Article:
Anderson needs five sets in a row and that is just not going to happen. At 5-3 he’d have had a decent chance, but Price knows that he’s got so much wriggle room he’s unstoppable. OK, he probably thought he was unstoppable before we started, which is a key reason he played as unstoppably as he did.

A monstrous 180 from Gerwyn takes him very close and he has six darts from 94, with Anderson on 214. He leaves himself tops, but a 174 from Gary takes him there too. What does Price have? You know darn well what Price has! One dart and down it goes; he’s nearly there, pumping, whooping and hollering while Anderson smiles wryly.

Oh dear. With Gerwyn on 72, Gary misses tops and tens … but Gerwyn can’t take advantage. He’s cooled, but he’s so far ahead surely it won’t matter? Gary pins D1, and here we go….

Here we go? Anderson opens a key leg with a 180 and when Gerwyn hits 57, Gary has a chance … but 59 is all he can muster. In commentary, they wonder if Price is thinking about it too much, but I don’t think it’s that at all, it’s just that no human can do what he did for longer than he did it; no human has ever done what he did for as long as he did it. Gary misses D11 for a break, and Gerwyn misses D20 … he’s getting tight … BUT HE PINS D10 and lets out a howl of pure relief (and testosterone). That miss from Anderson might just be the match.

Anderson’s best leg in some time, but he still misses tops. That won’t sit right, even though he hits two 10s next go.

Price is back to playing normally, but 131 versus 167 leaves Anderson hoping. He lays up 85, but Price simply pins D18 like it’s nothing, which it absolutely is not.

I keep saying it, but even so, let’s take a moment to reflect on the epochal glory of what we’ve seen so far. Price has lost two sets and is still 65% on doubles. You just can’t deal with that.

“Matt Dony is welcome to apply for Scottish citizenship anytime,” emails Simon McMahon. “He’d be very welcome. A lifetime of heartbreak and near misses guaranteed.”

But the greatest vernacular in the world.

It seemed inconceivable that Price could keep finishing so remorselessly and he’ll feel like he’s given this set away. But the reality is that it was an entirely normal one, he’d just changed what we understand by normal for a brief period. I don’t think Anderson is capable of playing well enough to win from here – well he is, just not now, after what’s just been done to him – but if he can take the next, Price will start to wonder.

Price misses five darts to win this set, and Anderson leaves himself 120 with Price stuck on 259. He hits T20 and 20 but misses tops again; can Price deal with 158? No he can’t, and Anderson pins tops second go. Do we got ourselves a ball-game?!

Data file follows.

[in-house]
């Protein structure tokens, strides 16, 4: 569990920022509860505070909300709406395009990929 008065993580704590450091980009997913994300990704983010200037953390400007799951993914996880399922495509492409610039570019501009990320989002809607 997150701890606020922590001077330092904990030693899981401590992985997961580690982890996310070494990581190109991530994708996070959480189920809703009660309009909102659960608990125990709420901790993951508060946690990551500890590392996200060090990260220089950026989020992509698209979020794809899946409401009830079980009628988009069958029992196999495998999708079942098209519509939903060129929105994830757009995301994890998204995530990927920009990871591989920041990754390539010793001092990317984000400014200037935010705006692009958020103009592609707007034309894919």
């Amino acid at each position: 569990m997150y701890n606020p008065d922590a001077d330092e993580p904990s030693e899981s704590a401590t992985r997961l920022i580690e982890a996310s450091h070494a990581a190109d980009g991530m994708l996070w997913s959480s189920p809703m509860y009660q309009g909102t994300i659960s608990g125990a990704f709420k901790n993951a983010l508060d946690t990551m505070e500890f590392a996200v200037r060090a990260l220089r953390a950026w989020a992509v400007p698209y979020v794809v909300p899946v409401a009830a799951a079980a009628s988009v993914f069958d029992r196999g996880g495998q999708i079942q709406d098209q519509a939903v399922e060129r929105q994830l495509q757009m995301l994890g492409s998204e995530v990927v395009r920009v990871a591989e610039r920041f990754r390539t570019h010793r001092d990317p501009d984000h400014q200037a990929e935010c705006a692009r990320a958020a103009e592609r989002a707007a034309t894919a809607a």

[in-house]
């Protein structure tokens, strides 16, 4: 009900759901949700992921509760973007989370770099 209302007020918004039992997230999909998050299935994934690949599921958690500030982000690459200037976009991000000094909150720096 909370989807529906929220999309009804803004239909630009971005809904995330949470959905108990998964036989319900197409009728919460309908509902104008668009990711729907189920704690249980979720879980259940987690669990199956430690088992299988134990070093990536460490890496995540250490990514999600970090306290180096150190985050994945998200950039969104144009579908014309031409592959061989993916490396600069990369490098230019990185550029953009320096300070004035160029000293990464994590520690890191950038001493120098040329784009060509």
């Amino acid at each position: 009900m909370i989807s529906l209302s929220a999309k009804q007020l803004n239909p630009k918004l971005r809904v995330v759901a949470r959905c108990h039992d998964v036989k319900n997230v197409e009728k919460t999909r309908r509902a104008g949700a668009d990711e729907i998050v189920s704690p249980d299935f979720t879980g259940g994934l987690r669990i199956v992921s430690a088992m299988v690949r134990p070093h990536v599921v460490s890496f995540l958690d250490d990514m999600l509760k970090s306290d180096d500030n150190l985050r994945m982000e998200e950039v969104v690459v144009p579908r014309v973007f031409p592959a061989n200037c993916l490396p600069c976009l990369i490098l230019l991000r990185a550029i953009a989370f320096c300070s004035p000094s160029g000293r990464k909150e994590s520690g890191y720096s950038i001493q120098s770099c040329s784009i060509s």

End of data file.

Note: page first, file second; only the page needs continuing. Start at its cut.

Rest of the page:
A little dip from Price, but does Anderson have anything left? He has a shy at 140 and a brilliant T18 gives him a go at tops … but it’s only accepting Price’s darts right now, sorry. No it isn’t! He misses for the firs time, Anderson nails D10 second go, and has the darts to pull a set back!

Tell you what, all the other pros will be thanking their good fortune they got knocked out and aren’t on the end of this barrage. But look! Price misses a double! Not 20, 12, then 6 … but Anderson is punch-drunk and can’t do anything about it at all. Price, though, finally cools and leaves him a shot at D2, which he hits second go.

I’ve seen hot finishing before, but this is revolting, an absolute disgrace. If you walked up to the board and put your arrows in you couldn’t finish better than this, and there goes D20 again!

Gary’s been doing this a long time, and he’ll know that there’s not much that can be done when someone plays like this. Gerwyn can score more heavily than this, but it’s not possible for anyone to finish better than this, and Price has tops for a break … AND THERE IT GOES! That’s 12/12 for him on tops, and I’m absolutely shaking with how unbelievably brilliant this is.

OH MY DAYS! Price hits two 180s, two T19 … and misses D12 for a nine-darter! But he takes it out next time for a set average of 136.64! That’s the highest in world darts final history, and the only comparator I have is what Judd Trump did to John Higgins in winning his first world snooker title. This is that good.

Price nails 160, finishing on the bull! He’s 75% on his doubles, and I’ve never seen anything like this in all my life! Drink it in!

Price begins set six with a 140, and even a 180 from Anderson can’t stem the flow. Price takes out 100, hitting tops with his first effort, and this is the most staggering display of finishing I’ve seen since he pummelled D10 last evening.

If Anderson can’t win this next set, it’ll be very hard to see a way back. The thing is, Price isn’t nicking these, he’s absolutely dominating them. He’s also 72% on doubles versus 36% for Anderson, but that’s the biggest difference not the only difference.

Please note: what we’re seeing here is absolutely rrrrrridiculous.

Every time Anderson thinks he’s away in a leg, Gezzy nobbles something big and makes it hard for him; he can’t relax. And he’s doing ok in this crucial leg, only for Price to yank back the initiative with two T19. And shonuff, with D20 gaping but only one dart in hand, one dart is all it takes. He’s finishing like Jari Litmanen!

Eesh! Gaz misses D20 then D10, and he did it because Price put him under pressure, leaving a two-dart combo for himself. But price can’t capitalise, and D5 gets Anderson on the board. Can he build on it?